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Genomics Needs A Killer App

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Genomics is an incredible technology for newborn and pre-natal screening, investigating the cause of a rare condition, and treating cancer, but for most healthy people it’s still not particularly revolutionary.

Imagine if instead, with the information locked in your DNA, we could predict what diseases you’ll have and find effective and precise treatments, with no side-effects. What’s standing between where we are now and that vision is a better understanding of DNA and what it means in the context of health and medicine.

Genomics has a distinct 1994 feel. In 1994 the Internet was confined to people that no one would ever call mainstream. The user interfaces were terrible, your coworkers weren’t on it, and high-speed connections weren’t available to most people. But more importantly, it wasn’t clear why better fiber and more websites would be useful to the average consumer. There wasn’t that much to do online. The surplus of AOL CD’s distributed to America by mail remains one of the saddest memories of the 90’s. That’s where genomics is now.

Genomics has undergone a major shift in the last year. The drop in price in the past decade from $3 billion to $1,000 to sequence a genome is the 10X force likely to cause an inflection point in a number of health-related industries. But despite the price, right now genomics is a niche product in large part used in and promoted by academia.

Only 100K-1M full or partial genomes have been sequenced* and much of that has been driven by research investment rather than consumer demand. Applications of genomics are only just starting to be commercialized by cutting edge diagnostic companies and explored by innovative teams in biotech and pharma.

Genomics has undergone a major shift in the last year. The drop in price in the past decade from $3 billion to $1,000 to sequence a genome is the 10X force likely to cause an inflection point in a number of health-related industries.

Of course, the market for genomic tests holds great promise. It is expected to grow 10 fold next year. But an entire industry is wondering: is this a temporary reconfiguring of technologies to suit existing demand or is this is the beginning of sustained explosive growth? Will demand for genetic tests, genomic-based R&D, and molecular digital health grow into the next Internet and create several rocket-propelled unicorn companies worth billions?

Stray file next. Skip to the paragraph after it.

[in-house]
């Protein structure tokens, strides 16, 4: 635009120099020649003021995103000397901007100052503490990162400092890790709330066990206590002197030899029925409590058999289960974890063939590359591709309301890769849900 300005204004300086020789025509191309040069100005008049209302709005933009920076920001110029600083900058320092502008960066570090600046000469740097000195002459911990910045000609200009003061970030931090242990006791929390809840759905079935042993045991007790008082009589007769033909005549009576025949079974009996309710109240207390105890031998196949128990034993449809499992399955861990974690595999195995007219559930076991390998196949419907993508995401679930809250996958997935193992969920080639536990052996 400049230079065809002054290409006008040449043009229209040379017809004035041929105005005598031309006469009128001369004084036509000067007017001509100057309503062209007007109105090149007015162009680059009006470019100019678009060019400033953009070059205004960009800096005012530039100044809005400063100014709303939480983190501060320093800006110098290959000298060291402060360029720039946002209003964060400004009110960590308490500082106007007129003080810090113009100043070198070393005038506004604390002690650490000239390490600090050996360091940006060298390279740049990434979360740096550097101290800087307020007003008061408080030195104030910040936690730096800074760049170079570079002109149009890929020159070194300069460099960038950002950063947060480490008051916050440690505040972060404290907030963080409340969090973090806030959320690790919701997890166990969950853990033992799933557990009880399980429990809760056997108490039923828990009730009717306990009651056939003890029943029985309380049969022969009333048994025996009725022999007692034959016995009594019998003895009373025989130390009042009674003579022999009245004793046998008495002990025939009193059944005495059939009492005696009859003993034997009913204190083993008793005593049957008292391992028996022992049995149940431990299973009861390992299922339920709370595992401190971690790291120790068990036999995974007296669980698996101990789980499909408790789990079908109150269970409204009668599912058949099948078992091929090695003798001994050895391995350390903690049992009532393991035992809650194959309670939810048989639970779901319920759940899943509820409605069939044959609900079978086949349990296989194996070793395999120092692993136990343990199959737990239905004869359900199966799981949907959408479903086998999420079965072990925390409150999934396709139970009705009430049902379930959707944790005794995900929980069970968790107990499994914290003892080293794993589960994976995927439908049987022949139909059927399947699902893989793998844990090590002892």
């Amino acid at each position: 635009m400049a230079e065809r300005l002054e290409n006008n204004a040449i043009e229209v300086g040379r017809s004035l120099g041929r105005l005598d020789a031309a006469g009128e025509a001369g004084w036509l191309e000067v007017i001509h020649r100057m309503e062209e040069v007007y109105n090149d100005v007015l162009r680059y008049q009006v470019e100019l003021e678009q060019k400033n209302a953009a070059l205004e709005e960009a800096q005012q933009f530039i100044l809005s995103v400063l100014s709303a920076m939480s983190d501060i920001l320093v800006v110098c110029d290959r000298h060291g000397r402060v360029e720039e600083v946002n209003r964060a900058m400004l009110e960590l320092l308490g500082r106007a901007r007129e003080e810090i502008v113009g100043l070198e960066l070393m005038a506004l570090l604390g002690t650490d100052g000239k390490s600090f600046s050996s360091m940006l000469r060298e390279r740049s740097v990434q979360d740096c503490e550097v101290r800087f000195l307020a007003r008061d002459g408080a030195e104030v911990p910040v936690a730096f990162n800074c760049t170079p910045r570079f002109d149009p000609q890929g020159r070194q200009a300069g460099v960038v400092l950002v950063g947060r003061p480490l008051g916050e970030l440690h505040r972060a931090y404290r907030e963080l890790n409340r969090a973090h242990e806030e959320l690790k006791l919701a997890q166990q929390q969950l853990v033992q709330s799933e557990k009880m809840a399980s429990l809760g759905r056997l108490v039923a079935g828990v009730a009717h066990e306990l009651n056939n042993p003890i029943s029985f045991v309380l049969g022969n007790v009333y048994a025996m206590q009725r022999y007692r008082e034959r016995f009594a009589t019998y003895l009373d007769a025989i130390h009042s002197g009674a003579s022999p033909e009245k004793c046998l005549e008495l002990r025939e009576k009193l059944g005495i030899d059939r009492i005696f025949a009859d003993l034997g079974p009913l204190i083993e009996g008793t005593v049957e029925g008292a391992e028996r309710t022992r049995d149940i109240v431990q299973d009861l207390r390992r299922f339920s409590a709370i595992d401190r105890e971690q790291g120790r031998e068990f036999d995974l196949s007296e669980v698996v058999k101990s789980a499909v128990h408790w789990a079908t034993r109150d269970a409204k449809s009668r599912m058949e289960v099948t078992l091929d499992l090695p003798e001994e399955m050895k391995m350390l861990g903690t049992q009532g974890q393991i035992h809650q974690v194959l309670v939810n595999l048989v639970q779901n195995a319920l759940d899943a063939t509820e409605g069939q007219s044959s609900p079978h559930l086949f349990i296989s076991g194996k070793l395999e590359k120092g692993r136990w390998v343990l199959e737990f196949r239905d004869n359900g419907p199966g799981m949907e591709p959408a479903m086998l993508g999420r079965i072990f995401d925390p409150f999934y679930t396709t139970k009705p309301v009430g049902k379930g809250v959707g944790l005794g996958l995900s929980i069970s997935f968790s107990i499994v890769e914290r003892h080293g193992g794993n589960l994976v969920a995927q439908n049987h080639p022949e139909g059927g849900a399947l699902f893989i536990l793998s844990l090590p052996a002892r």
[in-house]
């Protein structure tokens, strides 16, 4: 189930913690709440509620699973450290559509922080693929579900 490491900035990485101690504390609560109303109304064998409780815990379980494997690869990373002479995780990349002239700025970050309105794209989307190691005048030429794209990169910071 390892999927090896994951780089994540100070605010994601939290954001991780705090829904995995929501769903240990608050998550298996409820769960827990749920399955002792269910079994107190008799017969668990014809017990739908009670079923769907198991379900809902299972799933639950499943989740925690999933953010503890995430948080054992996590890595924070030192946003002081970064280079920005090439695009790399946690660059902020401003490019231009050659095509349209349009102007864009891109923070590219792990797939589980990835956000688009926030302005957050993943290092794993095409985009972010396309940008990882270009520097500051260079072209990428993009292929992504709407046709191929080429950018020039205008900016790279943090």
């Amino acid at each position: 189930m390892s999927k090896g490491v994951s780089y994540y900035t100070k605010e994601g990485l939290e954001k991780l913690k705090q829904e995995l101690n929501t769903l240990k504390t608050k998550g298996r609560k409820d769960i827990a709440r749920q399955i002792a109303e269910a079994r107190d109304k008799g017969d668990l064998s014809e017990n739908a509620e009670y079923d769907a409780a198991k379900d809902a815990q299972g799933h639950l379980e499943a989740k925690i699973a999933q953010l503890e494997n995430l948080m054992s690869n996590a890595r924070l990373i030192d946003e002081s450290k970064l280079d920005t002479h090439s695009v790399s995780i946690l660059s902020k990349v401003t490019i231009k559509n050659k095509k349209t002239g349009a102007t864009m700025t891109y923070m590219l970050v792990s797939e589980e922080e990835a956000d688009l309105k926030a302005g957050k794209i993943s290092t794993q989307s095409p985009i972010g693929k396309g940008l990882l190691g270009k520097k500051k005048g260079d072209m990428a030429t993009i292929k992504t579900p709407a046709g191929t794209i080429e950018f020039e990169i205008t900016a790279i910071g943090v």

To answer this question it is important to understand that the current 10X market growth, though remarkable, is still in the early adopter sad phase.Genomics, even in rapid growth mode, still only appeals to a few niche clinical categories: people that are either already sick, usually with complex conditions, or want to be screened for a small number of known disease markers.

To be the next Internet, genomics needs its “light bulb moment” – the singularity where the technology reaches the point where applications can be built and deployed to the mainstream market leveraging the infrastructure built for and by previous applications.

One App Away

Before the light bulb, electricity was also a niche product. It was so niche that no one used it and generating electricity and wiring houses made no sense. Electric wiring became necessary as a means to power Thomas Edison’s iconic invention. The light bulb was the killer app that drove infrastructure investment. Side note: Edison’s other killer app was the electric chair.

Initially only JP Morgan had electric wiring in his home – he had an on-prem generator. But demand for the light bulb skyrocketed because it was at least a 10X improvement over kerosene lamps, candles, and houses burning down. As the light solution moved from a vertically integrated, on premises generator to “cloud” electric generators powering entire neighborhoods and cities, the electric grid was built.